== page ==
Infancy And Toddler Development Essay

Length: 6 pages Sources: 7 Subject: Children Type: Essay Paper: #14723090
Excerpt from Essay :

Integrating the Field of Developmental Psychology: A Review of the Literature

Developmental Stage/Age Group: Infancy and toddlerhood (0 - 3 years)

In the development stage of infancy to toddlerhood, the child is changing and responding to its environment and social setting. As Levinson (1986) notes, the home is the child’s immediate social and physical environment. The mother tends to be the child’s source of security and the child grows in confidence through connection to the mother. Between the ages of one and two the child is like a “young scientist,” according to Piaget in the sense that the child explores and demonstrates cognitive development (Thomas, Warner & Foster, 2000). According to Freud, the child is developing a sense of pleasure, first through oral stimulation which is connected to feeding initially but also through relief by way of bowel movements and urination. According to Erickson, the child is developing trust during this developmental period and moving from a position of security and comfort to a position of exploration and independence by the end of this period.

Physical Changes

The physical changes associated with infancy and toddlerhood occur rapidly in the first two years of the child’s life—indeed, this is the fastest rate of growth the body will experience in its life. A healthy child will grow in length by 75% in the first two years of development. The child’s head is disproportionate to the rest of the body in size but will grow at a rate of an inch per year and by toddlerhood the child will resemble adults, proportion wise. (Papalia, Olds & Feldman, 2007)

During infancy, the child will communicate by using cries. By toddlerhood, these cries turn into sound words as the child begins to practice mimicking the sounds made by adults to indicate meaning and desire. Vision improves over the course of the first four months. Rolling over, sitting up, crawling, and then walking follow between the months of four and twelve for most children. Older infants/toddlers will began mimicking adult voices and making their first sound words as indicators.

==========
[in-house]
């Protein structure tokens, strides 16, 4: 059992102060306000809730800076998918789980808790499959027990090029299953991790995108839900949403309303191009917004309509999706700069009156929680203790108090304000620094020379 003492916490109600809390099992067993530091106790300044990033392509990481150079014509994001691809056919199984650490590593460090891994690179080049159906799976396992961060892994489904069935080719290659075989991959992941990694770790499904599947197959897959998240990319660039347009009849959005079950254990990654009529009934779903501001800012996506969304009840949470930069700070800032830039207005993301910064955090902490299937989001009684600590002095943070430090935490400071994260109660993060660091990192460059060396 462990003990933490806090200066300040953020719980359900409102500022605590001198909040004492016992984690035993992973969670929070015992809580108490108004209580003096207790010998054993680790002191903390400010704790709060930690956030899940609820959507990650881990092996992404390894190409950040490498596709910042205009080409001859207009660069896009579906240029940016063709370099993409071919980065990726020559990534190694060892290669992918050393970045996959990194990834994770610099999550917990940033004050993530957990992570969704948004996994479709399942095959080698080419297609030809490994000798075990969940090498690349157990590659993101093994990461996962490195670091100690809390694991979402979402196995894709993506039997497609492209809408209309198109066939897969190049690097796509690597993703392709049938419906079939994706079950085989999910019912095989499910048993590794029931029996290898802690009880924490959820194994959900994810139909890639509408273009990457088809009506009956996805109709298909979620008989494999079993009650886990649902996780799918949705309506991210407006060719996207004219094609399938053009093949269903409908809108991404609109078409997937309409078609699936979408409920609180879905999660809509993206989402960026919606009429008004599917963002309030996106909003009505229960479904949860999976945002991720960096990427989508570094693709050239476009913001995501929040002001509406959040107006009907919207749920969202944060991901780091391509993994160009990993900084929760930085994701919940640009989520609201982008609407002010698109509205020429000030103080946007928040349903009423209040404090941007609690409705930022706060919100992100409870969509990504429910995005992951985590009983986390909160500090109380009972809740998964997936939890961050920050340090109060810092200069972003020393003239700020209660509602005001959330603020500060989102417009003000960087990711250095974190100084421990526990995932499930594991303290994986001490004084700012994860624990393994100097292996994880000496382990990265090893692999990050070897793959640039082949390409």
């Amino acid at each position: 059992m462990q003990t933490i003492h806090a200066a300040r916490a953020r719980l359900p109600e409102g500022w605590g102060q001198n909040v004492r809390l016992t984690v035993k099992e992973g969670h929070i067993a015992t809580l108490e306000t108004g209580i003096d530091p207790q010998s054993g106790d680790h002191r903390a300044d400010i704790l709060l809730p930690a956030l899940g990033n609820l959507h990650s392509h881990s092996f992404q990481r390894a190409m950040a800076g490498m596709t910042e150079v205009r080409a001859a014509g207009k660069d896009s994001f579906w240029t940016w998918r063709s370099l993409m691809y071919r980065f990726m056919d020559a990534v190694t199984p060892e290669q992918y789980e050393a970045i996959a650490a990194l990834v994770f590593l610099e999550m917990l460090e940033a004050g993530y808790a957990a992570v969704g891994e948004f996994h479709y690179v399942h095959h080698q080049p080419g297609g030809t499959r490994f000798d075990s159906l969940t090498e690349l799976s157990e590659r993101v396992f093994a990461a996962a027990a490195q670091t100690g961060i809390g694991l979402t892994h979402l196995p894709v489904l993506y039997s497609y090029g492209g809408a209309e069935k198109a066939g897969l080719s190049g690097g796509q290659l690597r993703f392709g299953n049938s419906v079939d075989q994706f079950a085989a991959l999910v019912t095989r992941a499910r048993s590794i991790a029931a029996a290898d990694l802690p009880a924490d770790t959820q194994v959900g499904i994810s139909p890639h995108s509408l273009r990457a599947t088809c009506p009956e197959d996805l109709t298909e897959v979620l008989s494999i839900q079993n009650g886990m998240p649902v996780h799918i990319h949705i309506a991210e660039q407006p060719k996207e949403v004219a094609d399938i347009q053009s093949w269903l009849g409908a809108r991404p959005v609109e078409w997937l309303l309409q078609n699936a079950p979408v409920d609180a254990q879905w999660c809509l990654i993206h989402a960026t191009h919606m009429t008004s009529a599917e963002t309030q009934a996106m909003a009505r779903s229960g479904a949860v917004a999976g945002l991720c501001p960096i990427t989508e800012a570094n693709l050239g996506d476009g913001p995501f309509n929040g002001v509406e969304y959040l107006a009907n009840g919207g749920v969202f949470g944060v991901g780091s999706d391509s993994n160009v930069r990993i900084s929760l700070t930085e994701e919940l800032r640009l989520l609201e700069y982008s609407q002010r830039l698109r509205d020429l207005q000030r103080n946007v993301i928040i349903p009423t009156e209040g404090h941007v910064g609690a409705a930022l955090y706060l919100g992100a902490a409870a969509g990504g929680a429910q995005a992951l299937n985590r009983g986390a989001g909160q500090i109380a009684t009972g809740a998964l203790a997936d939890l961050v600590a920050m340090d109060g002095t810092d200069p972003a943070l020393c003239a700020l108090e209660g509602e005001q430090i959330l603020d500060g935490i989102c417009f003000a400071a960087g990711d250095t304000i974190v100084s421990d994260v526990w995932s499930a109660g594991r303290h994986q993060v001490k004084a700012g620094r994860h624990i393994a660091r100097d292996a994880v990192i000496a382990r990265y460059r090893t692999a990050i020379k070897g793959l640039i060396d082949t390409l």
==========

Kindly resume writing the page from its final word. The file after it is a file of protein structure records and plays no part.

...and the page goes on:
Cognitive Changes

The cognitive changes associated with infancy and toddlerhood...


At two months of age, the child should be paying attention to faces, following movement with the eyes and fussing if no new activities are provided after a while. By six months of age, the child should be bringing objects to the mouth to obtain a sense of them. Signs of the child being curious about objects should be apparent, as the child reaches for things and uses the hands to explore. At one year of age, the child is copying adults, understanding simple directives. At two years, the child is able to find objects that are hidden, tell the difference between shapes and colors, engage in imaginative play, stack blocks, and follow more complex commands. At three years of age, the child should be able to use crayons to color or draw a circle, work buttons and moving parts and enjoy storybooks that are read to the child. These are important milestones because as Murray, Jones, Kuh and Richards (2007) point out, if they are not reached it could be an indication of a cognitive disability that needs to be addressed.

Emotional Changes

The emotional changes associated with infancy and toddlerhood demonstrate development from a need for security to a need for independence. During infancy, the child needs to feel safe, secure, comforted and loved. The child responds positively to being held and will smile when happy. By one year of age, the child will be walking and enjoying a degree of independence and freedom with the newfound ability to explore. By two, toddlers will test their boundaries and will also be learning how to self-regulate their feelings. Emotional outbursts or tantrums are not uncommon between the ages of two and three (Potegal, Kosorok & Davidson, 2003).

Social Changes

The social changes associated with infancy and toddlerhood reveal progression from attachment to independence and one-on-one play. Erickson shows that children learn to trust during this period of development (Austrian, 2008). They develop from a trust that comes from the parental guardian-child bond to a trust for others who do not show aggression and threat. This trust provides them with a feeling of security and allows them to approach other children their own age with confidence and engage in play. They can also demonstrate independence by playing comfortably alone. Between the age of 1 and 2, the child will be watching others and learning from them. This frequently included observational play in which the child watches other children play but does not engage. By age 3 the child is more likely to be engaging other children in play—i.e., playing alongside them but not necessarily “with” them.

Evaluating and Appraising the Effects

By evaluating the developmental changes and appraising the effects of the physical, cognitive, emotional, and social environments, one can see that at this stage of development, the child is forming a sense of surroundings as well as a sense of others and of self. The child becomes comfortable with the environment thanks to the security provided by the guardian (typically the mother). The child develops a sense of pleasure, a sense of…

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